A Hover Web Element building block is used to hover a web element, such as a button or div-tag, in an already open browser window when working with web automation. When hovered, the web element is automatically scrolled into view. Please note that this block only works with browser windows that were previously opened using the Start Web Browser block or their “child” windows.
Fully expanded, the Hover Web Element block shows the following properties:
The green input connector in the header is used to trigger the block to start executing.
The green output connector in the header triggers when the web element has been successfully hovered.
The title of the block (“Hover Web Element”) can be changed by double-clicking on it and typing in a new title.
This property contains the locator for the web element to be hovered.
A web element locator can be captured by right-clicking on the property and selecting “Capture new web element”.
Once set, the web element locator can be edited by right-clicking and selecting “Edit web element”. See the many different Learning Center video examples of how this works.
The property can be cleared by right-clicking and selecting “Clear web element”.
This property contains the found web element in the browser window. This can be used as the source element in other building blocks, for instance to narrow down searches for specific web element such as table cells.
This green output connector triggers if the web element is not found before the timeout (see below). This is typically used to branch execution flow or to explicitly fail a case by linking it to a Fail block.
The browser canvas position where the web element was found in X, Y coordinates. The top-left corner of the browser canvas is position 0, 0.
Click the expander button to work with the X and Y coordinates separately.
Please note that any web element that is set to not visible (eg. using a CSS class) will have position 0, 0.
The browser canvas position and size of the found web element in X, Y, Width, Height coordinates, starting with the upper-leftmost pixel. The top-left corner of the screen is position 0, 0.
Click the expander button to work with the area’s position and size and their nested sub-properties separately.
This property contains a list of all attributes on the found web element as key: value pairs. This includes standard HTML attributes such as class, style, href as well as any custom attributes such as data-xxx, etc.
For working with attributes more directly, the Get Web Attribute building block can be useful instead of looking at this list.
This property will return True if the found web element is visible.
The tag name of the found web element — for instance, div, tr, button or input.
By setting this property, the web element locator will be limited to only work inside the source element.
For instance, if in a previous building block, a table web element found, by setting that as the source element, it’s possible to search for a specific tr or td web element inside the table.
By setting this property, the building block will use a specific browser window.
Select which occurrence of the web element to hover, if more than one is found.
Select “All” to iterate through all of the occurrences. By selecting “All”, the sub-properties Current index and Completed are shown (see below).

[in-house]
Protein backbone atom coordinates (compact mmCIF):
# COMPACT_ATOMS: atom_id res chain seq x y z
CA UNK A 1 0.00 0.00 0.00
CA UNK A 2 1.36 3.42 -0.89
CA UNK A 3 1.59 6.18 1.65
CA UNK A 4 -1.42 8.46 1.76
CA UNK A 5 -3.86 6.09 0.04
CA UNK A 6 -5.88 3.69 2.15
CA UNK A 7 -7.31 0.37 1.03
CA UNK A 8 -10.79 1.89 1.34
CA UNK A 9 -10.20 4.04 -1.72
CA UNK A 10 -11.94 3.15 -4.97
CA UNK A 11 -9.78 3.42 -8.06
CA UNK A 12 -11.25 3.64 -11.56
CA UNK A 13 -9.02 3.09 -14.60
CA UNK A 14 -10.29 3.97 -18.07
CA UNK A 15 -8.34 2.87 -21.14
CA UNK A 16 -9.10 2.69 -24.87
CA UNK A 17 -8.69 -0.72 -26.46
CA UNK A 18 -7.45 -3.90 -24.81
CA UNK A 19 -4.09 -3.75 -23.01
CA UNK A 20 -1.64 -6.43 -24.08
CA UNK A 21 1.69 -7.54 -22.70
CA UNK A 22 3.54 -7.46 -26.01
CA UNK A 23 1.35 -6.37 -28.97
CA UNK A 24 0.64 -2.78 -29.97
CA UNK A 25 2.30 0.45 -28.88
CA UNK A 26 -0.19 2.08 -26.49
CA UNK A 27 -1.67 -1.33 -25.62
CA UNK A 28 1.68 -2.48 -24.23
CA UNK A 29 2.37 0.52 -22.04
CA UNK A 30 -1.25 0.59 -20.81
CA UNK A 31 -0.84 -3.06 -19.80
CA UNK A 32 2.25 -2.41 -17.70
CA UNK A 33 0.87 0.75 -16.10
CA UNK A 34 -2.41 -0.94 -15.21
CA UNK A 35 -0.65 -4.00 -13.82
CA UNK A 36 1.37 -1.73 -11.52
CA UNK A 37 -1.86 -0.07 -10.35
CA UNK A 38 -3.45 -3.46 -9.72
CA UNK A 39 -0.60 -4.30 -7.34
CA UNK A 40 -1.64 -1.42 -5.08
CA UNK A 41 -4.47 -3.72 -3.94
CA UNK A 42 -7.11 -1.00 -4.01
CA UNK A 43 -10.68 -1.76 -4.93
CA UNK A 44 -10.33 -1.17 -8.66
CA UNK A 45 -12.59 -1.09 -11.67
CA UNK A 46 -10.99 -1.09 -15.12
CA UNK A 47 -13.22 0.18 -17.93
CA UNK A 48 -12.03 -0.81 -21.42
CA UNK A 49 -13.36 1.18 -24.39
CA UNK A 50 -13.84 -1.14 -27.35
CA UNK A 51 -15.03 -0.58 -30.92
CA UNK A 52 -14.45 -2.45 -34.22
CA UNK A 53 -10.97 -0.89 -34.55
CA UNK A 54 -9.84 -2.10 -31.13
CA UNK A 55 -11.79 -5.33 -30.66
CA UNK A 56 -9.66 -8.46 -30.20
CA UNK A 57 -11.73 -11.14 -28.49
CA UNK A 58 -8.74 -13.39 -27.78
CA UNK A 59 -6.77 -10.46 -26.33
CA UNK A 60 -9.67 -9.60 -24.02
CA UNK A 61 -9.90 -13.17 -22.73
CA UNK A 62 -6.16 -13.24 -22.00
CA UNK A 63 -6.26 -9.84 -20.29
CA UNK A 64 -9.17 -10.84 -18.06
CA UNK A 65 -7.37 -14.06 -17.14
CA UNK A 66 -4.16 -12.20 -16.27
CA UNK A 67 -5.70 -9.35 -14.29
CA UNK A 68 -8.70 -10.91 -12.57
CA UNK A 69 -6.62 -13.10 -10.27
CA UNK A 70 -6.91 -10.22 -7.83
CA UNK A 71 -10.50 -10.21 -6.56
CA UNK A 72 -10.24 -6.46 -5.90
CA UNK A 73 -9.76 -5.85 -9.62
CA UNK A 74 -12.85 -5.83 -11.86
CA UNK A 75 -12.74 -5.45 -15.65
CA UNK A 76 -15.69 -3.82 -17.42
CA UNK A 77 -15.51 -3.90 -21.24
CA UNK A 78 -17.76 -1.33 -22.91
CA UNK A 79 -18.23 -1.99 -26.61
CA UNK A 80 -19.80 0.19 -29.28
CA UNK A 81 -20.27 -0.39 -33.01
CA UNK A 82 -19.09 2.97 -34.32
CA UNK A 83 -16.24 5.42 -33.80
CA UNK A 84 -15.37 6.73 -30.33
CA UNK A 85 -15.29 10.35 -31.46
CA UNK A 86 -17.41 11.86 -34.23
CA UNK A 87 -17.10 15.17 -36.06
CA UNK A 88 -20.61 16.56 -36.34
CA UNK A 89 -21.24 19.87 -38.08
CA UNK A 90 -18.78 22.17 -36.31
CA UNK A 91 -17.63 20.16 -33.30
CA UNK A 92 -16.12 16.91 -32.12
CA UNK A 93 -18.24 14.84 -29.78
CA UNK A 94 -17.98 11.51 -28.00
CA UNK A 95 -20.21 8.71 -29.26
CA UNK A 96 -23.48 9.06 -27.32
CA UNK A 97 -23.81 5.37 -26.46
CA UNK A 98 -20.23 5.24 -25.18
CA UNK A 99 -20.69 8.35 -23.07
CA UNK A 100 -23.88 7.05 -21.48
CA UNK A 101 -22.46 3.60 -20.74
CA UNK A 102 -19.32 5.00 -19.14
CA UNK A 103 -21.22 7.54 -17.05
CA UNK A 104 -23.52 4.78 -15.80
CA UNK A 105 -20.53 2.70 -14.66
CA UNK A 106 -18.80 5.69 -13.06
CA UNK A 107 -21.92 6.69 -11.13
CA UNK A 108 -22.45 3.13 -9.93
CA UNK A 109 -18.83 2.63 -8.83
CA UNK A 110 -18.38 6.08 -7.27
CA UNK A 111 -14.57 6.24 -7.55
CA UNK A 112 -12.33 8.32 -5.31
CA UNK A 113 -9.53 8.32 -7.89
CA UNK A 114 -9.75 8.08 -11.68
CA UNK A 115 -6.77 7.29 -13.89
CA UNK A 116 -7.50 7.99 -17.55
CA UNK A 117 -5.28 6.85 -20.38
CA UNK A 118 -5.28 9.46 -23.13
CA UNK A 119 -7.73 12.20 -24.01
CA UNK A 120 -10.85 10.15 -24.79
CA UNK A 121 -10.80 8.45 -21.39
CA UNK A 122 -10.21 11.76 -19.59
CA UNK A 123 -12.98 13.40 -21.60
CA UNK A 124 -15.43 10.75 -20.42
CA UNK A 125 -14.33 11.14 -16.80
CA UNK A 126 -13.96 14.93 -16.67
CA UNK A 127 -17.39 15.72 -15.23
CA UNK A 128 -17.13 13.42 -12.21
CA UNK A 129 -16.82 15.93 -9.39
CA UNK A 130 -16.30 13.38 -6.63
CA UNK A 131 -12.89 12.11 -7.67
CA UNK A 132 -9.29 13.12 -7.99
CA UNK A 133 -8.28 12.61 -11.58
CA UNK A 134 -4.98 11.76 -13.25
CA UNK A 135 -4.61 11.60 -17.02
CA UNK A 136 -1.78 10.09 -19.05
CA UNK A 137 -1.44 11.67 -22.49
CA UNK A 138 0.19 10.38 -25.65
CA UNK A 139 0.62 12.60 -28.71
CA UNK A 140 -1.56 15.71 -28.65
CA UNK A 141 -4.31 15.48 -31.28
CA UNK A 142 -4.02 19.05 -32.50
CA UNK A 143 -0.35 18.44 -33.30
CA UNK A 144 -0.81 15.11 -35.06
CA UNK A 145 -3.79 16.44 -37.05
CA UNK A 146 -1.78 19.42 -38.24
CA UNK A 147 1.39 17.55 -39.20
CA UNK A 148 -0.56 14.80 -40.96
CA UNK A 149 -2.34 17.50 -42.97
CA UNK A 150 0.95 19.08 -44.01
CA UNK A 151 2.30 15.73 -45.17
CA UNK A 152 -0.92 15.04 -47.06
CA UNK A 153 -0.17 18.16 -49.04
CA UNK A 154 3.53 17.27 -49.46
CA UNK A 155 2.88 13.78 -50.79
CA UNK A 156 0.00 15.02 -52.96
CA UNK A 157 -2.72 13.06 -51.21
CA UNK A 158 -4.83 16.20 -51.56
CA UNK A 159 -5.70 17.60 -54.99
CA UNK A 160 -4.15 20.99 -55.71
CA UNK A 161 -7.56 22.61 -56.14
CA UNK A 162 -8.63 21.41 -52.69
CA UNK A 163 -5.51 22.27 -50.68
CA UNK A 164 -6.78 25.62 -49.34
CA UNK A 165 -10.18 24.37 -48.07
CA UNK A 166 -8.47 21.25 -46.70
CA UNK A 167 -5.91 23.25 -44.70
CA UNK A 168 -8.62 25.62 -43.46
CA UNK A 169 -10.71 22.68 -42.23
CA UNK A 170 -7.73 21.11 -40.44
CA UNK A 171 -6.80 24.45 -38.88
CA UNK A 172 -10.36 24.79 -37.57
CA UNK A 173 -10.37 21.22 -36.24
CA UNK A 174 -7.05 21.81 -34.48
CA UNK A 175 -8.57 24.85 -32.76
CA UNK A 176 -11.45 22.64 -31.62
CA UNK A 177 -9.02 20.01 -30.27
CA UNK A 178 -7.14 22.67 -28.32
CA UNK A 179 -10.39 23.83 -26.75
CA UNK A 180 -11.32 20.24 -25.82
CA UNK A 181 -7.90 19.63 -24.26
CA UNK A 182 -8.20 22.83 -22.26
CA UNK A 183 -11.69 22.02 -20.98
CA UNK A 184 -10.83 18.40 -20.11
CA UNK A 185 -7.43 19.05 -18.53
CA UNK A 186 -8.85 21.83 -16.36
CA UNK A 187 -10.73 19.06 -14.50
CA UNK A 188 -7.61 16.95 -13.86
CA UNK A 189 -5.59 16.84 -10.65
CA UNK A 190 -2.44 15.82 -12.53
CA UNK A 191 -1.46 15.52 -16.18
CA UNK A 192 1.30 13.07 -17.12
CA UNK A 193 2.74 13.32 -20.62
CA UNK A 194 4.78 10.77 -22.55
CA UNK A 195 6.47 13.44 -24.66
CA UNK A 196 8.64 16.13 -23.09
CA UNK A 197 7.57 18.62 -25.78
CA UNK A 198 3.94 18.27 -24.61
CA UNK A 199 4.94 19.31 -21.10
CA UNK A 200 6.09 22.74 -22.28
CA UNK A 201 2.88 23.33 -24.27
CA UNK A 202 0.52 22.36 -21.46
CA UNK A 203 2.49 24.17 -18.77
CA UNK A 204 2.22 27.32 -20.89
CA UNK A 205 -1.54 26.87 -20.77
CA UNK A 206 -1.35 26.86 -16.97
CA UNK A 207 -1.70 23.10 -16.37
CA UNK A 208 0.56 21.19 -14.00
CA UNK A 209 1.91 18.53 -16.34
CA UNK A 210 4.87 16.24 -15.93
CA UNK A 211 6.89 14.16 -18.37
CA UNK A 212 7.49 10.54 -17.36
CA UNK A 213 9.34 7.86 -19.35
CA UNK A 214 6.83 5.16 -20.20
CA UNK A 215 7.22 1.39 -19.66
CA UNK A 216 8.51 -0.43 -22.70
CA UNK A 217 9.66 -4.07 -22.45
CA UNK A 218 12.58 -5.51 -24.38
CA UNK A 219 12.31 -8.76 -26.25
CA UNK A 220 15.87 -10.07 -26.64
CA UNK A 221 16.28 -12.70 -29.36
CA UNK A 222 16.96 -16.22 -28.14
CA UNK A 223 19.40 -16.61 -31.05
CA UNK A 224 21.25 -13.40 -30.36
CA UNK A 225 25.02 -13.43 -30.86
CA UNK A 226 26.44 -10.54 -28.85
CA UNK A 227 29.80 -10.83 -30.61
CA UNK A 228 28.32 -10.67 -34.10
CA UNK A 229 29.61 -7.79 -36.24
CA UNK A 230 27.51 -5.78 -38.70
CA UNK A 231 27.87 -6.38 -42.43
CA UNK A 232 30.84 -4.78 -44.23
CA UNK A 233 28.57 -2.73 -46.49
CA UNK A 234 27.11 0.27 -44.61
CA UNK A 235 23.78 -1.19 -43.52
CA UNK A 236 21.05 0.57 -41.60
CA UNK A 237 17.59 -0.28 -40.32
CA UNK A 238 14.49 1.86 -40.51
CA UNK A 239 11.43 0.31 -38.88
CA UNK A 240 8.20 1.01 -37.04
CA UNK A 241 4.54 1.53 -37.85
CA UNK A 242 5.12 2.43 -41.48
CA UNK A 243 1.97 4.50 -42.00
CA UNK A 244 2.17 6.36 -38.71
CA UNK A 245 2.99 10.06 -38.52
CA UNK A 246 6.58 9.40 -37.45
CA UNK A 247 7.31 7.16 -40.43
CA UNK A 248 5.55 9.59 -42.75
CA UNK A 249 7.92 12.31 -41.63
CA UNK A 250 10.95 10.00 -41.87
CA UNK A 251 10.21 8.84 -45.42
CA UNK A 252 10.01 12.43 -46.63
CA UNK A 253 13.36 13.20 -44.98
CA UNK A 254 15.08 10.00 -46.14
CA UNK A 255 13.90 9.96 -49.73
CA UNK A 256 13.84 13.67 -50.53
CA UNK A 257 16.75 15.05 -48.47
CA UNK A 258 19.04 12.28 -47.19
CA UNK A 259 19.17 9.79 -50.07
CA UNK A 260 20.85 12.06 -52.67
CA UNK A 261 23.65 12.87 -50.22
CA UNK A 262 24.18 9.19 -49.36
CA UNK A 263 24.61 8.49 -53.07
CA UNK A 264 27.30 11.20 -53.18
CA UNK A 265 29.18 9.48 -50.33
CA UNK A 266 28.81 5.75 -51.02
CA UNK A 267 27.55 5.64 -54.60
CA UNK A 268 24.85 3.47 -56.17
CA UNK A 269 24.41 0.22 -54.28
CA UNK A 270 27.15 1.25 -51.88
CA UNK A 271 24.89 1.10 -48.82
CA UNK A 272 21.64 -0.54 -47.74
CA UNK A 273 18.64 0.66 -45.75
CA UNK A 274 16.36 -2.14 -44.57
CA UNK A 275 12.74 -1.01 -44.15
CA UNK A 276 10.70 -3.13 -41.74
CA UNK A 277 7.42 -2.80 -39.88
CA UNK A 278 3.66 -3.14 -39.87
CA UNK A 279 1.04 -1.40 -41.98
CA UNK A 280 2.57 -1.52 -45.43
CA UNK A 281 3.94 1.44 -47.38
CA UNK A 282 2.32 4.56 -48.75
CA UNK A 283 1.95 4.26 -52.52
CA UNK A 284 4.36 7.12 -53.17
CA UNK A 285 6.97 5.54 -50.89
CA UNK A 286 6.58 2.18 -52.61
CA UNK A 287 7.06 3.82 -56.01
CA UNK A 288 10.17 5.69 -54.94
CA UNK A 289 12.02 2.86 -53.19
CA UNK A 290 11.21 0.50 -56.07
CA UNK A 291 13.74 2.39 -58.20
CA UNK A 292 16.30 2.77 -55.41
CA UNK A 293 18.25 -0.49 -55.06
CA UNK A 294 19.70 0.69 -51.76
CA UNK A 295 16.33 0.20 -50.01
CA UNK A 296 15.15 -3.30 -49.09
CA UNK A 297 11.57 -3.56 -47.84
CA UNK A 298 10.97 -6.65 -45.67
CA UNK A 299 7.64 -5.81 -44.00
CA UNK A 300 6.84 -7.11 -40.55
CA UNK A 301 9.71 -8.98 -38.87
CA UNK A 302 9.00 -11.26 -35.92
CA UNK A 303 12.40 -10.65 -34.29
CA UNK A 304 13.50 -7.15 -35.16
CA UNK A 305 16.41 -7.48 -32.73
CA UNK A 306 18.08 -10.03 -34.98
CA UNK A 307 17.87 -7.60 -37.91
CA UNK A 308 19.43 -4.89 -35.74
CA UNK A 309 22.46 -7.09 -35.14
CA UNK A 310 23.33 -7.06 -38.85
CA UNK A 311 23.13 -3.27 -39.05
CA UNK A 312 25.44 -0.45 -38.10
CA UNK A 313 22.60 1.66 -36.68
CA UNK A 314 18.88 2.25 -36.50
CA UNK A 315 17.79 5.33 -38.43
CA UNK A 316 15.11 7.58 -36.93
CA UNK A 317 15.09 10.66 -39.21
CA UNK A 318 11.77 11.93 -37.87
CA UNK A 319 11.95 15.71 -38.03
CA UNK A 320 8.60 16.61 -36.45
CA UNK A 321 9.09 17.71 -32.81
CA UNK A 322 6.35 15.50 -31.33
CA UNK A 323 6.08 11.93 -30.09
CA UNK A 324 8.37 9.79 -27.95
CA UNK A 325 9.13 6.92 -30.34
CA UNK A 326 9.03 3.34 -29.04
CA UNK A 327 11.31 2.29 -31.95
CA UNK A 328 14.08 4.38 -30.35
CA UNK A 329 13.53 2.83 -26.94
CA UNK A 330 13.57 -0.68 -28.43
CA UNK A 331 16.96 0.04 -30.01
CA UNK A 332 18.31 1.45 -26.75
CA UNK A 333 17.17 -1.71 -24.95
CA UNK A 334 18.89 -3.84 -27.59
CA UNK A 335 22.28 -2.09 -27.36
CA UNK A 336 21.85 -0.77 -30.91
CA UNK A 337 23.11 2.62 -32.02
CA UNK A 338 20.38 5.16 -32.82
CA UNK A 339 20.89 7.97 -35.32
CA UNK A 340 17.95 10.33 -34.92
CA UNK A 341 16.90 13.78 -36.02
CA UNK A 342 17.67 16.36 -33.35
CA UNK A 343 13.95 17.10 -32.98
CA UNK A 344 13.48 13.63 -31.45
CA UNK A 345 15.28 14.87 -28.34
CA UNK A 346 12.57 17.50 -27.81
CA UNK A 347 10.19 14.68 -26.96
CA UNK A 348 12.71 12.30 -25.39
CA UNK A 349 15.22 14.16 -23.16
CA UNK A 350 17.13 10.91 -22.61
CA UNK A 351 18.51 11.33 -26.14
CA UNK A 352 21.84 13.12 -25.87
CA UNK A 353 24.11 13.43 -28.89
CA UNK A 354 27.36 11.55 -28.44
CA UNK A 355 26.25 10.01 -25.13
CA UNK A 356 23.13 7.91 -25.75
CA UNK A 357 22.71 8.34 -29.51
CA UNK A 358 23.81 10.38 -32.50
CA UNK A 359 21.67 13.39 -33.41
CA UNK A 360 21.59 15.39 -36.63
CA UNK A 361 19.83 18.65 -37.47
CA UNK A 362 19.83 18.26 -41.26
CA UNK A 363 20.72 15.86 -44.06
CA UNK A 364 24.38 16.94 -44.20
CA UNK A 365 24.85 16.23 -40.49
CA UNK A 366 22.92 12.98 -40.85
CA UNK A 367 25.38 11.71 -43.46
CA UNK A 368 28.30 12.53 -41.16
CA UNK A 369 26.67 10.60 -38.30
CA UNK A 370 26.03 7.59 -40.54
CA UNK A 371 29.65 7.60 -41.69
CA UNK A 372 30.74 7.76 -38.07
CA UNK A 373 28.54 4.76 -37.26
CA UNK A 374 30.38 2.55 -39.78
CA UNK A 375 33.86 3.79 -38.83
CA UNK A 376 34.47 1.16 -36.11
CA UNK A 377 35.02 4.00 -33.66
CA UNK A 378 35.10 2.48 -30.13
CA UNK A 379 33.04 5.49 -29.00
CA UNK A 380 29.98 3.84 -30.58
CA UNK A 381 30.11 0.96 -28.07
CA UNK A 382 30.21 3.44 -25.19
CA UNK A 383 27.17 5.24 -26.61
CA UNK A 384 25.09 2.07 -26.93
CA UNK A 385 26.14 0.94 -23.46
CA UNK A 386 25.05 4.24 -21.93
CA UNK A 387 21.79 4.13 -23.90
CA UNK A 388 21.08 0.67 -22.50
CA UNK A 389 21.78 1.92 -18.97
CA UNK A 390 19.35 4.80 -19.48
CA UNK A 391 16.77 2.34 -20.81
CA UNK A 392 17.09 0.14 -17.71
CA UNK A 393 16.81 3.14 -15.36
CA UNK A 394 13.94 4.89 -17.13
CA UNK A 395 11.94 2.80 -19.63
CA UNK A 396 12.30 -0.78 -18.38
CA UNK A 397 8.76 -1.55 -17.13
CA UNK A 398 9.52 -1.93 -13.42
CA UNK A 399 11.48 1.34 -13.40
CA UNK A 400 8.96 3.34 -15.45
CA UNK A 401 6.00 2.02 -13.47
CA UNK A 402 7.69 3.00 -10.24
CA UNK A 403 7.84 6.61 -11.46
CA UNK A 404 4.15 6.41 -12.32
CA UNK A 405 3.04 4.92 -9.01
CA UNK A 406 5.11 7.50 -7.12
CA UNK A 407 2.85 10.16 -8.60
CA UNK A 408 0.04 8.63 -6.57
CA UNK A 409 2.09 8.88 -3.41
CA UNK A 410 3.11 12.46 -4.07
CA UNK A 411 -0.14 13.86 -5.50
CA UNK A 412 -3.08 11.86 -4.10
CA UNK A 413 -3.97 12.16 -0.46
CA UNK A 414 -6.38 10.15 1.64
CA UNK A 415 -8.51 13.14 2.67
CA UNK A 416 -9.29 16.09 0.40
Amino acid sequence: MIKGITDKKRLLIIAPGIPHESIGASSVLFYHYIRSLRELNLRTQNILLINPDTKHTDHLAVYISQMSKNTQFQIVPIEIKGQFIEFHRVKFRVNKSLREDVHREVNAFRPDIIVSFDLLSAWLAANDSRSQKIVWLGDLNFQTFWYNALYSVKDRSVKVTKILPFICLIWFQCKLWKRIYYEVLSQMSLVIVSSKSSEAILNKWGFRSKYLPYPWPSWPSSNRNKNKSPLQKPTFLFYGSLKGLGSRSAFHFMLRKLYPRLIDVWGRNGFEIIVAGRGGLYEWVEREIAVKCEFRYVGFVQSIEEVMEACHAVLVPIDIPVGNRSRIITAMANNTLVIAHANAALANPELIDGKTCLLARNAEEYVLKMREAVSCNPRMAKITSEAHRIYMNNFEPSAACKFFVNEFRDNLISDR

This property contains the total number of found web elements that match the locator set above.
The current index when iterating through all occurrences of the web element. For instance, if three occurrences of a div tag are found, this property will contain 1 for the first one, then 2 for the second and finally 3 for the last one.
This green output connector triggers when the iteration of all occurrences are completed.
The maximum time spent searching for the web element before giving up and triggering “Not found” (see above).
The default value is 10 seconds.
Note: All cases have a “global timeout” that can be configured in the “Settings” panel. This is unrelated to the timeout of a single building block. However, a running case will automatically be cancelled if it runs for longer than the global timeout.
When a value other than “None” is selected, the building block will use scrolling when searching for the web element. This can be useful when searching in scrollable content such as web pages where elements are loaded asynchronously, eg. using infinity scroll.
The maximum number of times to perform a scroll before giving up searching for the web element.
The amount of scrolling that will be performed on each scroll repeat.
The delay in seconds between each of the scroll amounts.
When checked, any web element locator that is set to find an image (img tag), will also validate that the image does in fact load correctly. LEAPWORK validates this by sending an HTTP-request to the image source and validates that a 200 response is returned.
Delay the search for the web element until there has been no changes to the page’s DOM for a specific period of time — for instance 3 seconds.
The number of seconds the DOM must have had no changes before proceeding.
Delay the search for the web element until there has been no active XHR requests for a specific period of time — for instance 3 seconds.
This is useful when waiting for behind-the-scenes updates with XHR to occur. Some enterprise web applications use XHR and DOM changes extensively behind the scenes, even switching out existing button tags with new ones. This includes Microsoft Dynamics 365 and Salesforce.
Regardless of this checkbox, the search and click will occur after waiting a maximum of 30 seconds.
The number of seconds no XHR requests must have been active before proceeding.
Updated April 20th 2018.